Locals Only: Farallons

Pub date January 6, 2014
WriterEmma Silvers

Locals Only is our weekly shout-out to the musicians who call the Bay Area home. Each week we spotlight an artist/band/music-maker with an upcoming show, album release, or general good news to share.To be considered, email esilvers@sfbg.com.

You know how people who’ve never been to California sometimes think the whole state is a Baywatch set? That we spend our winters in cut-offs and rollerskates, blasting Snoop Dogg while working on our tans?

To be fair, the past few weeks of Bay Area weather have made all of that pretty feasible, if you’re so inclined (thanks, global warming!). Regardless, being a beach bum in San Francisco has its own unique, fog-seeped aesthetic: I didn’t realize that putting on 15 layers to go to the beach wasn’t “normal” until I went away to college in San Diego. It’s only logical that we’d have a slightly different ocean-influenced soundtrack here, as well.

Enter Farallons, an SF five-piece whose dreamy blend of surf-pop and indie folk has been garnering buzz since their July 2013 debut EP, Outer Sun Sets. Singer-songwriters Andrew Brennan and Aubrey Trinnaman are at the helm with honeyed, seemingly effortless harmonies; there’s liberal use of synth and plenty of peppy surf-rock guitar, but there are dark moods here, too, and more than a little salt. Farallons will play at Amnesia every Tuesday in January, accompanied by a different opener each night. Ahead of the first show, Brennan shared a few thoughts on the Bay Area music scene and living at the beach.

SFBG How would you say living in SF — in particular, the Sunset — has shaped your music?

AB In two major ways. First, exposure to fantastic music being created by innovative artists. The musical community here really helps to facilitate an ongoing state of creativity and collaboration.  My friends are some of my absolute favorite musicians; I think it’s fair to say that I am some of my friends’ biggest fans.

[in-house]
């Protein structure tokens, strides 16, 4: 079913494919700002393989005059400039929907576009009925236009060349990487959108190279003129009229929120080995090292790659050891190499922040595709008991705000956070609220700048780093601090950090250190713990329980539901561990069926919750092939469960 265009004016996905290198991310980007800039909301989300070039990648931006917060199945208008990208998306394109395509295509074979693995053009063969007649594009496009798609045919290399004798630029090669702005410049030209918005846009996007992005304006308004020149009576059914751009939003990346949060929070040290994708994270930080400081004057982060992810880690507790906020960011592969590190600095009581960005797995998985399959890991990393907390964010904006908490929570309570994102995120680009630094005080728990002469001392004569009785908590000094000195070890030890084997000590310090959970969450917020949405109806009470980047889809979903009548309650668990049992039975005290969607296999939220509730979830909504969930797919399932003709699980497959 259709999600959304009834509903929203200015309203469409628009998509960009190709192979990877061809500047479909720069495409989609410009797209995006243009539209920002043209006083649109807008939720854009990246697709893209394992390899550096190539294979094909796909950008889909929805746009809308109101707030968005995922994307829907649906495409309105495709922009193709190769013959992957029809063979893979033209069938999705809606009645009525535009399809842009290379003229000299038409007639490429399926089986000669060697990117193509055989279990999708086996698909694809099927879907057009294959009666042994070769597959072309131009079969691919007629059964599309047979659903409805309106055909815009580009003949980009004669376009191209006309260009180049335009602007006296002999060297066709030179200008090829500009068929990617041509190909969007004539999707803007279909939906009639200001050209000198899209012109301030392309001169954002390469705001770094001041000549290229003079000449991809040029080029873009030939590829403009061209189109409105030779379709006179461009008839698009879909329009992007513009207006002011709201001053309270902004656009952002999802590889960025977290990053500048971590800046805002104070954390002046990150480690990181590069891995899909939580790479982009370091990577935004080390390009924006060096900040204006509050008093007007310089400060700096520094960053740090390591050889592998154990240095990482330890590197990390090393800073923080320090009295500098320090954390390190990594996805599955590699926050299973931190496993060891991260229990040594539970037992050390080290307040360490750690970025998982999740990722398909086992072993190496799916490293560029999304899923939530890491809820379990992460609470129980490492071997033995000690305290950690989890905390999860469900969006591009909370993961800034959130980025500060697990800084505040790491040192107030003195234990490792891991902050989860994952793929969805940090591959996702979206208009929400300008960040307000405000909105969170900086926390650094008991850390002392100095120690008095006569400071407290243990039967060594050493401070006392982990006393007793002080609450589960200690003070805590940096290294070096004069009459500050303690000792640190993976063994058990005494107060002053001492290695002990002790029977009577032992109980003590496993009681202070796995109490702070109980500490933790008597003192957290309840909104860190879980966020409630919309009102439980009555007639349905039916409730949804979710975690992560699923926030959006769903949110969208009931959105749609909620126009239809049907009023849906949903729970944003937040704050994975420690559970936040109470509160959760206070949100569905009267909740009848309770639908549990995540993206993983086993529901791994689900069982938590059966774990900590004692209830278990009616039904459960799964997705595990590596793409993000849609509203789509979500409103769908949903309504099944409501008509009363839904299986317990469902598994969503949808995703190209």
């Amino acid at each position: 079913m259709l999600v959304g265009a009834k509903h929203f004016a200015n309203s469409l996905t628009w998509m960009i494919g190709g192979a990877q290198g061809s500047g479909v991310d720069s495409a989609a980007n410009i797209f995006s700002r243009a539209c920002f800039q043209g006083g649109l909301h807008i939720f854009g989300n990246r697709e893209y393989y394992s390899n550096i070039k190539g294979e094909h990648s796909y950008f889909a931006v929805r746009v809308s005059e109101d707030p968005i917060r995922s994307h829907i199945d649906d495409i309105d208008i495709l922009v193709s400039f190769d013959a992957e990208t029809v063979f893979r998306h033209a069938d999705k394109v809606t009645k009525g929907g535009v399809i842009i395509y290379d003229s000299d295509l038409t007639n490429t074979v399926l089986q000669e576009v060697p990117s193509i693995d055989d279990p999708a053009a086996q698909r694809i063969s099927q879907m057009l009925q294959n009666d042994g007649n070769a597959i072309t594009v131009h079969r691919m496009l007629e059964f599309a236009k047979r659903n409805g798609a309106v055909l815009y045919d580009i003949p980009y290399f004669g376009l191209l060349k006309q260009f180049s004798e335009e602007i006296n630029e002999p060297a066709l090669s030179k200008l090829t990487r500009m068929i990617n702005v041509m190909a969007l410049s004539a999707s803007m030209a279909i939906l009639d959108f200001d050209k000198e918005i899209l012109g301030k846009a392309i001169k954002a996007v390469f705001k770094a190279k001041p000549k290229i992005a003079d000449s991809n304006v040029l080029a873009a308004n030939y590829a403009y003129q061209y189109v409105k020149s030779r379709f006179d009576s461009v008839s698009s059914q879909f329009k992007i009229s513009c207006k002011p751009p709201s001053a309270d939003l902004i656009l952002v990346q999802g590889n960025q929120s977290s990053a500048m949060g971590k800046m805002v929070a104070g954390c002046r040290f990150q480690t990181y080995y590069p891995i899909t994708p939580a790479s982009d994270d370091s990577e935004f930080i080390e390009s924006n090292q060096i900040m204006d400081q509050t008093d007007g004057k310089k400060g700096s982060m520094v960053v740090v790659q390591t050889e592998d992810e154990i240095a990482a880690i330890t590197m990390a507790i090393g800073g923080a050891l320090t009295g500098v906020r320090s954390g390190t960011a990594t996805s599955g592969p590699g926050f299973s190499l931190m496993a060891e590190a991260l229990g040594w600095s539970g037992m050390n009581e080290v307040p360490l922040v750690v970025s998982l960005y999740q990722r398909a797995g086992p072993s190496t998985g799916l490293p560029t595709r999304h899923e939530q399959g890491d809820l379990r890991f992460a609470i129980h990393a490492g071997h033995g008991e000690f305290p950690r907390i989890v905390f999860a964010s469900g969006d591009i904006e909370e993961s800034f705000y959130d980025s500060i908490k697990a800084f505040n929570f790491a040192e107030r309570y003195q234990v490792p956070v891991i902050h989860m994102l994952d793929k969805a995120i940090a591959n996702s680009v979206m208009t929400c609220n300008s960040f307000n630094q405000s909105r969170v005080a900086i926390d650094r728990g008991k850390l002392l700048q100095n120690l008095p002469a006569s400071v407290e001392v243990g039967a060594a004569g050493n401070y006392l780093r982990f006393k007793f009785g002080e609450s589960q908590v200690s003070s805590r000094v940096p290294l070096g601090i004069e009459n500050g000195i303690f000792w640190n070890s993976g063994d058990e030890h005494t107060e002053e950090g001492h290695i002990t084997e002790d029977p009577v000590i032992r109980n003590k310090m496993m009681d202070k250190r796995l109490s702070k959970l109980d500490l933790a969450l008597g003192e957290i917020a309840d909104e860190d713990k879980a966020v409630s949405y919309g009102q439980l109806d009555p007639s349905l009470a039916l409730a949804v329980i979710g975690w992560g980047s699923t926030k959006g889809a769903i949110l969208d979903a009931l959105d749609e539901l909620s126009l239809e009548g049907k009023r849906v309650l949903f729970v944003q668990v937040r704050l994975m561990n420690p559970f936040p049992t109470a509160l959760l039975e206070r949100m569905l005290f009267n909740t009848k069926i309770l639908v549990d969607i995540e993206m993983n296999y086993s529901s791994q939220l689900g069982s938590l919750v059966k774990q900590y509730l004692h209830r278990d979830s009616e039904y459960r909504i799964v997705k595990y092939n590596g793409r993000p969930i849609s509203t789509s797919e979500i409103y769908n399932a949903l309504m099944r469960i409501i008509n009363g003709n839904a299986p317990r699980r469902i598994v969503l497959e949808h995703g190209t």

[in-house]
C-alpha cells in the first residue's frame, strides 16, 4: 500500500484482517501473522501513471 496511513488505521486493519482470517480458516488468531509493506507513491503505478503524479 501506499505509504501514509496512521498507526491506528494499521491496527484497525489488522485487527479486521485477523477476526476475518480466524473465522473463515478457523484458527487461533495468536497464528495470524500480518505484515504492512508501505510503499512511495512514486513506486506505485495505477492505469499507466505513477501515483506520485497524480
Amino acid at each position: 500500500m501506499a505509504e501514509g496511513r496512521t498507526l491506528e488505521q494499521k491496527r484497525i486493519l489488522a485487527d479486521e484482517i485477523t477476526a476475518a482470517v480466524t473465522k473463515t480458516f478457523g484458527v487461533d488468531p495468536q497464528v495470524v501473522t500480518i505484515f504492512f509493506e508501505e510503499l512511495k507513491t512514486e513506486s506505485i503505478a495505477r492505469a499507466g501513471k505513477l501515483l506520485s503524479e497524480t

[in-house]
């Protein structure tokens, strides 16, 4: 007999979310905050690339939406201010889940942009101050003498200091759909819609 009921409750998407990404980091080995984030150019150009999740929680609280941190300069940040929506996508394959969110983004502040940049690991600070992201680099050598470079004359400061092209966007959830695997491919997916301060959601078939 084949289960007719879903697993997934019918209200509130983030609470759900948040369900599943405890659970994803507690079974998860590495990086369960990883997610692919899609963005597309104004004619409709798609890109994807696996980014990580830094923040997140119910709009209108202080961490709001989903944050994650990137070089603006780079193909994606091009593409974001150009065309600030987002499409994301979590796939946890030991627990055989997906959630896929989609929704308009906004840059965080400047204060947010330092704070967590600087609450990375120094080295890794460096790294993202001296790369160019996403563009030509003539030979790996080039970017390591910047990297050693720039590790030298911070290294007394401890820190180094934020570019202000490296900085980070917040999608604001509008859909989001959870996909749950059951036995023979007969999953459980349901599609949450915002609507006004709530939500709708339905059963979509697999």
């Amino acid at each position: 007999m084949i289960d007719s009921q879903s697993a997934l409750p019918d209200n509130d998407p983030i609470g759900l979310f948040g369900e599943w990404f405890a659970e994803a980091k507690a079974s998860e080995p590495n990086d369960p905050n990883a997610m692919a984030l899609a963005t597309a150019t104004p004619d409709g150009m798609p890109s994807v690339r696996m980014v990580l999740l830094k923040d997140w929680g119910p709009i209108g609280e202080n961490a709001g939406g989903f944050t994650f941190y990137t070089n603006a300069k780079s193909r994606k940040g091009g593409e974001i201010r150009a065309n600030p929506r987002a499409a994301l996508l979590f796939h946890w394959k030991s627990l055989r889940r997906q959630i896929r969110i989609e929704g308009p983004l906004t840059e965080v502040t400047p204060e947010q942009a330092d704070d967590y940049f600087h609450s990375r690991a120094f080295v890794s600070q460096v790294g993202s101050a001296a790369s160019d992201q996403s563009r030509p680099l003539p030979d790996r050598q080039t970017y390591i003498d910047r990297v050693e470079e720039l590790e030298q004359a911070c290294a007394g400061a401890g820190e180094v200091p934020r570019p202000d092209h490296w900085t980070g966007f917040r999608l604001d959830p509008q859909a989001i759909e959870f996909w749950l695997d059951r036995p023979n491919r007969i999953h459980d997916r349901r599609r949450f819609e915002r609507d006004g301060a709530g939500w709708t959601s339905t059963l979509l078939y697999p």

Second, the place. The Pacific Ocean and Northern California environ have a huge influence on my spirit and creative output.  I live on the ocean and get to see the sun set every single day.  The ocean is presenting waves and winds that have traveled for thousands of miles across the biggest wilderness on our planet.  I can step out my front door and take all of that in in a breath of air or by getting into the ocean for a surf.  It’s magic here.  

SFBG You surf, and your music obviously has some surf-rock elements — does that just happen naturally? What’s your writing process like?

AB My music is heavily influenced by my sense of place.  This coastline and this ocean are incredibly powerful sources of identity for me, in both how I interact with them (whether it be through surfing or bicycling, etc.) and how they interact with me (weather patterns, growing seasons) and have no doubt influenced my creativity. So there’s an interplay between place, influence, and creativity, and many of my favorite artists also channel that interplay. Whether I’m influenced by peers or by my environment – it’s tough to pin down. It’s a cyclical process, and it’s self-reinforcing. I think that’s part of the reason there’s a coherence to the art coming out of this region. 

SFBG What are the band’s plans for this coming year?

After the January residency at Amnesia, we will be doing a quick California tour in late February that will bring us to Nevada City, Davis, San Francisco, Santa Cruz, and LA.  Then we’ll focus on getting back into the studio to begin work on our first full-length record, which I hope to have completed and released by 2015.  We’ll be launching a Kickstarter within the month to help fund the album.

SFBG Food-wise, what’s the best-kept secret in the Outer Sunset?

No-brainer: Brother’s Pizza on Taraval, right next to The Riptide.  The vegetarian Indian slice can’t be beat, and the folks that work there are super sweet.

With Mariee Sioux and Soft Shells
Tues/7, 9:15pm, $7
853 Valencia, SF